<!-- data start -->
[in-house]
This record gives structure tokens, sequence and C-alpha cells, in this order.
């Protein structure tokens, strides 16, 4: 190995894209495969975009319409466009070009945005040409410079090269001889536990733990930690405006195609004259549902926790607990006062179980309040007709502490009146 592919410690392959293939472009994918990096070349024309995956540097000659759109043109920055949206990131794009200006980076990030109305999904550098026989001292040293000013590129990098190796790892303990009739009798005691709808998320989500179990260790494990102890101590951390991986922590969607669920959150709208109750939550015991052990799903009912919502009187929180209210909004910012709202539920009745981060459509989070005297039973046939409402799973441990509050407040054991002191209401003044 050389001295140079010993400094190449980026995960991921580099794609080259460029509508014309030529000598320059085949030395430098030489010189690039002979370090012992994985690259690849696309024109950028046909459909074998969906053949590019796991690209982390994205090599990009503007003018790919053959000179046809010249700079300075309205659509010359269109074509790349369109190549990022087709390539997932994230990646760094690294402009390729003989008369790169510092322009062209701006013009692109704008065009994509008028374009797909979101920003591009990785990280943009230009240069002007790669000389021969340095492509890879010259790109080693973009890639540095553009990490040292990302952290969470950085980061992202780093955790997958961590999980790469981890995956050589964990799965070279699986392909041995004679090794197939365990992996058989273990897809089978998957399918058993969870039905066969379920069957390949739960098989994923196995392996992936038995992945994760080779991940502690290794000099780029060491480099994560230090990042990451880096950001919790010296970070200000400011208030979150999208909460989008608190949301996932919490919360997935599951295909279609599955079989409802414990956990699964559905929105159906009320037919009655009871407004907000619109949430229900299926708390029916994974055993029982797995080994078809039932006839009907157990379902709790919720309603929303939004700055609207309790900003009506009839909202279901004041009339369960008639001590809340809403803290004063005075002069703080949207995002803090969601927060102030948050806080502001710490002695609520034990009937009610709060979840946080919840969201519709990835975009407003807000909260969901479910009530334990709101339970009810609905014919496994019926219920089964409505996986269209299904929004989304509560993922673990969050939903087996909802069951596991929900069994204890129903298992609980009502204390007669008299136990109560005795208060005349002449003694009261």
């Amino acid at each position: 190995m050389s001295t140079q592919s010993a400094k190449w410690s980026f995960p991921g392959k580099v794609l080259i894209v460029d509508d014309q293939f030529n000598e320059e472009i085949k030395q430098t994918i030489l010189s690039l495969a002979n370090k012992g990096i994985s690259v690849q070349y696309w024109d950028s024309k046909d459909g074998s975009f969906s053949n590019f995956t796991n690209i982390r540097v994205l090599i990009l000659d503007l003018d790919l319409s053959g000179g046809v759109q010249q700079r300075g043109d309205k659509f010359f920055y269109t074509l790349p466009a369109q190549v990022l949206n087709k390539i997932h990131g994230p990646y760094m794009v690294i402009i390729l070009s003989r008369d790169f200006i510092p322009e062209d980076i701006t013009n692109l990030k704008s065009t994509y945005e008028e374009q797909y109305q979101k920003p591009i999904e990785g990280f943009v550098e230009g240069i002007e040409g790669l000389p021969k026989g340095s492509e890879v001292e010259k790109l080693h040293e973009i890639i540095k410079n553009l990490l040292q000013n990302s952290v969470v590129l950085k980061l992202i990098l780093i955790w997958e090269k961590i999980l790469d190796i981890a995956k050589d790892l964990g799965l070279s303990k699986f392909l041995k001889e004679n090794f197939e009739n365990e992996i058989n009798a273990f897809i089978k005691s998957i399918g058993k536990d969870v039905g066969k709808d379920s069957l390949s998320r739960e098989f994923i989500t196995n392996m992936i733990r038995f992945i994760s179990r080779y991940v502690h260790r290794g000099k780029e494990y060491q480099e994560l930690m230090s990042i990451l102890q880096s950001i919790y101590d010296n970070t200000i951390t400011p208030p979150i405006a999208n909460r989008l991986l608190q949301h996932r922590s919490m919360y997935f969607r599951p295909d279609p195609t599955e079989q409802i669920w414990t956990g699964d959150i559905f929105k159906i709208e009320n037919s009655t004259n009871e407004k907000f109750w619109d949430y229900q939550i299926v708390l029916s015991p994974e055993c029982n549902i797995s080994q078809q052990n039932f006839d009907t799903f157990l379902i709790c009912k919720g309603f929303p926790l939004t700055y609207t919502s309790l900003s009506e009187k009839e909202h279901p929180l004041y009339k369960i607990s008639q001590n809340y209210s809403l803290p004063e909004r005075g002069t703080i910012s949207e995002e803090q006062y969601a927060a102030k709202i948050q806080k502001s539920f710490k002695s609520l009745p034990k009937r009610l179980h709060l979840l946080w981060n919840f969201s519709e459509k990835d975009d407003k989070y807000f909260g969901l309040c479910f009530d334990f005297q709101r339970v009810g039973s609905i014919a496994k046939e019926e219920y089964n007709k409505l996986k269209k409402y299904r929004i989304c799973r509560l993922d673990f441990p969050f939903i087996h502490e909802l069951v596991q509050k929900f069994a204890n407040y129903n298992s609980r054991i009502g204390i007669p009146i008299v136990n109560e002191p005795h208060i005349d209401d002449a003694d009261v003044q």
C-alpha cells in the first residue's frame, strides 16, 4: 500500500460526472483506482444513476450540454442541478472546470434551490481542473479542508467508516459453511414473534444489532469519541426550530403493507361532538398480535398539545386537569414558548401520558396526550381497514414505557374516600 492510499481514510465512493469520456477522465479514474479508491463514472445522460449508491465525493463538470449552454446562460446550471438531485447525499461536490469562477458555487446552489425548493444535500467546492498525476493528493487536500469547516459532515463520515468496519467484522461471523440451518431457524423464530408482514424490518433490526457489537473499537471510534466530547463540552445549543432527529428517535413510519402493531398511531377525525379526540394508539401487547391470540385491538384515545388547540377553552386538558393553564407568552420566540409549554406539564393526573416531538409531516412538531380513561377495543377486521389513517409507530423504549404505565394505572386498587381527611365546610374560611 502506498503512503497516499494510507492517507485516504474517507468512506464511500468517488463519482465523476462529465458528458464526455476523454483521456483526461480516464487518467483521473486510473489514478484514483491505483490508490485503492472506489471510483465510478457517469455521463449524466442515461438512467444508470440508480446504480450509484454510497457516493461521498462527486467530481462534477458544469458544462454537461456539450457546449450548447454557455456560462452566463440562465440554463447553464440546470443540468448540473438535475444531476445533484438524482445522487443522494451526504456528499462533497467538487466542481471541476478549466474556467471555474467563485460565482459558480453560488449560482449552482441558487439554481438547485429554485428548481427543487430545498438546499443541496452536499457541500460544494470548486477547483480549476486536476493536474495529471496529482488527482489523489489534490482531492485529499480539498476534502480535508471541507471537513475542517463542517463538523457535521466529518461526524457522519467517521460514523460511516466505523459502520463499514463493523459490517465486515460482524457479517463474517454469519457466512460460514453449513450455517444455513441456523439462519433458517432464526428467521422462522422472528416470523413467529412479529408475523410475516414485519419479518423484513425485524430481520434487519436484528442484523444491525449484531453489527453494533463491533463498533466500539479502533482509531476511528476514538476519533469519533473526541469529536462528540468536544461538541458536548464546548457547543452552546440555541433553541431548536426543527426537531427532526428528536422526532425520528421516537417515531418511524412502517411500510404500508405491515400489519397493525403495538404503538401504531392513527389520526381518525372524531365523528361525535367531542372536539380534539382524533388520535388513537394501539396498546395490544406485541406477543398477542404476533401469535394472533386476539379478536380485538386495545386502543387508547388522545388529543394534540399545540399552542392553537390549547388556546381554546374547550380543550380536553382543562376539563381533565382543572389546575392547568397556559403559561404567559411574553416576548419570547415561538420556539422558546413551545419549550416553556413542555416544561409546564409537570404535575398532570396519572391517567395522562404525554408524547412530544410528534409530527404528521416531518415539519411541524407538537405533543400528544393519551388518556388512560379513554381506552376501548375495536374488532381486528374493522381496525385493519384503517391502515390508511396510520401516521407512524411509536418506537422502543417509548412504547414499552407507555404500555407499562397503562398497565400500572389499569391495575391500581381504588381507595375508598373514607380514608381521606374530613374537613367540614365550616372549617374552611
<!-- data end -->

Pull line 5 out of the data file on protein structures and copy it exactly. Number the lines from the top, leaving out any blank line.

C-alpha cells in the first residue's frame, strides 16, 4: 500500500460526472483506482444513476450540454442541478472546470434551490481542473479542508467508516459453511414473534444489532469519541426550530403493507361532538398480535398539545386537569414558548401520558396526550381497514414505557374516600 492510499481514510465512493469520456477522465479514474479508491463514472445522460449508491465525493463538470449552454446562460446550471438531485447525499461536490469562477458555487446552489425548493444535500467546492498525476493528493487536500469547516459532515463520515468496519467484522461471523440451518431457524423464530408482514424490518433490526457489537473499537471510534466530547463540552445549543432527529428517535413510519402493531398511531377525525379526540394508539401487547391470540385491538384515545388547540377553552386538558393553564407568552420566540409549554406539564393526573416531538409531516412538531380513561377495543377486521389513517409507530423504549404505565394505572386498587381527611365546610374560611 502506498503512503497516499494510507492517507485516504474517507468512506464511500468517488463519482465523476462529465458528458464526455476523454483521456483526461480516464487518467483521473486510473489514478484514483491505483490508490485503492472506489471510483465510478457517469455521463449524466442515461438512467444508470440508480446504480450509484454510497457516493461521498462527486467530481462534477458544469458544462454537461456539450457546449450548447454557455456560462452566463440562465440554463447553464440546470443540468448540473438535475444531476445533484438524482445522487443522494451526504456528499462533497467538487466542481471541476478549466474556467471555474467563485460565482459558480453560488449560482449552482441558487439554481438547485429554485428548481427543487430545498438546499443541496452536499457541500460544494470548486477547483480549476486536476493536474495529471496529482488527482489523489489534490482531492485529499480539498476534502480535508471541507471537513475542517463542517463538523457535521466529518461526524457522519467517521460514523460511516466505523459502520463499514463493523459490517465486515460482524457479517463474517454469519457466512460460514453449513450455517444455513441456523439462519433458517432464526428467521422462522422472528416470523413467529412479529408475523410475516414485519419479518423484513425485524430481520434487519436484528442484523444491525449484531453489527453494533463491533463498533466500539479502533482509531476511528476514538476519533469519533473526541469529536462528540468536544461538541458536548464546548457547543452552546440555541433553541431548536426543527426537531427532526428528536422526532425520528421516537417515531418511524412502517411500510404500508405491515400489519397493525403495538404503538401504531392513527389520526381518525372524531365523528361525535367531542372536539380534539382524533388520535388513537394501539396498546395490544406485541406477543398477542404476533401469535394472533386476539379478536380485538386495545386502543387508547388522545388529543394534540399545540399552542392553537390549547388556546381554546374547550380543550380536553382543562376539563381533565382543572389546575392547568397556559403559561404567559411574553416576548419570547415561538420556539422558546413551545419549550416553556413542555416544561409546564409537570404535575398532570396519572391517567395522562404525554408524547412530544410528534409530527404528521416531518415539519411541524407538537405533543400528544393519551388518556388512560379513554381506552376501548375495536374488532381486528374493522381496525385493519384503517391502515390508511396510520401516521407512524411509536418506537422502543417509548412504547414499552407507555404500555407499562397503562398497565400500572389499569391495575391500581381504588381507595375508598373514607380514608381521606374530613374537613367540614365550616372549617374552611